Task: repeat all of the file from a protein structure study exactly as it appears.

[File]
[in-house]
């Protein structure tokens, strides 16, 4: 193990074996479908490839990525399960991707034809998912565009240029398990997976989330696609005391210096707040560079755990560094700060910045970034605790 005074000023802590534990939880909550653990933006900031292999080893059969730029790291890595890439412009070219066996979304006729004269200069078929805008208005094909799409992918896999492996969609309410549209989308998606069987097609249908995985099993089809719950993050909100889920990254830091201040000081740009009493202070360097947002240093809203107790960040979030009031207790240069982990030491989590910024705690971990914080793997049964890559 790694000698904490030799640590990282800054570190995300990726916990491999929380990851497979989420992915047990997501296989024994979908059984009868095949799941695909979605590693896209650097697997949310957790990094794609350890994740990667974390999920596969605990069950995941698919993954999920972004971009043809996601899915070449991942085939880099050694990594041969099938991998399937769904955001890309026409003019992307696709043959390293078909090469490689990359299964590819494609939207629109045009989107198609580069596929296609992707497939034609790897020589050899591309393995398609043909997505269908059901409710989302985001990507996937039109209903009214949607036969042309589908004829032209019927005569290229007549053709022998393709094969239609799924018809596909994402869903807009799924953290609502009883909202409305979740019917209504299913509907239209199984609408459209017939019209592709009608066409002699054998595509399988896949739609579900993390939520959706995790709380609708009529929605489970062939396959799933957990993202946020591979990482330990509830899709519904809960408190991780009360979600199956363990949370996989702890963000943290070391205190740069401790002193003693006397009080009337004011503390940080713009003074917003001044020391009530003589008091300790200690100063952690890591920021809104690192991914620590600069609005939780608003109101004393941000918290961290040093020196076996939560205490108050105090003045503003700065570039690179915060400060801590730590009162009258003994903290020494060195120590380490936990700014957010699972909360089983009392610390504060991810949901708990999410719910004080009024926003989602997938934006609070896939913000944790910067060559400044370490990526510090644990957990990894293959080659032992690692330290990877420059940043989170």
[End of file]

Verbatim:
[in-house]
């Protein structure tokens, strides 16, 4: 193990074996479908490839990525399960991707034809998912565009240029398990997976989330696609005391210096707040560079755990560094700060910045970034605790 005074000023802590534990939880909550653990933006900031292999080893059969730029790291890595890439412009070219066996979304006729004269200069078929805008208005094909799409992918896999492996969609309410549209989308998606069987097609249908995985099993089809719950993050909100889920990254830091201040000081740009009493202070360097947002240093809203107790960040979030009031207790240069982990030491989590910024705690971990914080793997049964890559 790694000698904490030799640590990282800054570190995300990726916990491999929380990851497979989420992915047990997501296989024994979908059984009868095949799941695909979605590693896209650097697997949310957790990094794609350890994740990667974390999920596969605990069950995941698919993954999920972004971009043809996601899915070449991942085939880099050694990594041969099938991998399937769904955001890309026409003019992307696709043959390293078909090469490689990359299964590819494609939207629109045009989107198609580069596929296609992707497939034609790897020589050899591309393995398609043909997505269908059901409710989302985001990507996937039109209903009214949607036969042309589908004829032209019927005569290229007549053709022998393709094969239609799924018809596909994402869903807009799924953290609502009883909202409305979740019917209504299913509907239209199984609408459209017939019209592709009608066409002699054998595509399988896949739609579900993390939520959706995790709380609708009529929605489970062939396959799933957990993202946020591979990482330990509830899709519904809960408190991780009360979600199956363990949370996989702890963000943290070391205190740069401790002193003693006397009080009337004011503390940080713009003074917003001044020391009530003589008091300790200690100063952690890591920021809104690192991914620590600069609005939780608003109101004393941000918290961290040093020196076996939560205490108050105090003045503003700065570039690179915060400060801590730590009162009258003994903290020494060195120590380490936990700014957010699972909360089983009392610390504060991810949901708990999410719910004080009024926003989602997938934006609070896939913000944790910067060559400044370490990526510090644990957990990894293959080659032992690692330290990877420059940043989170």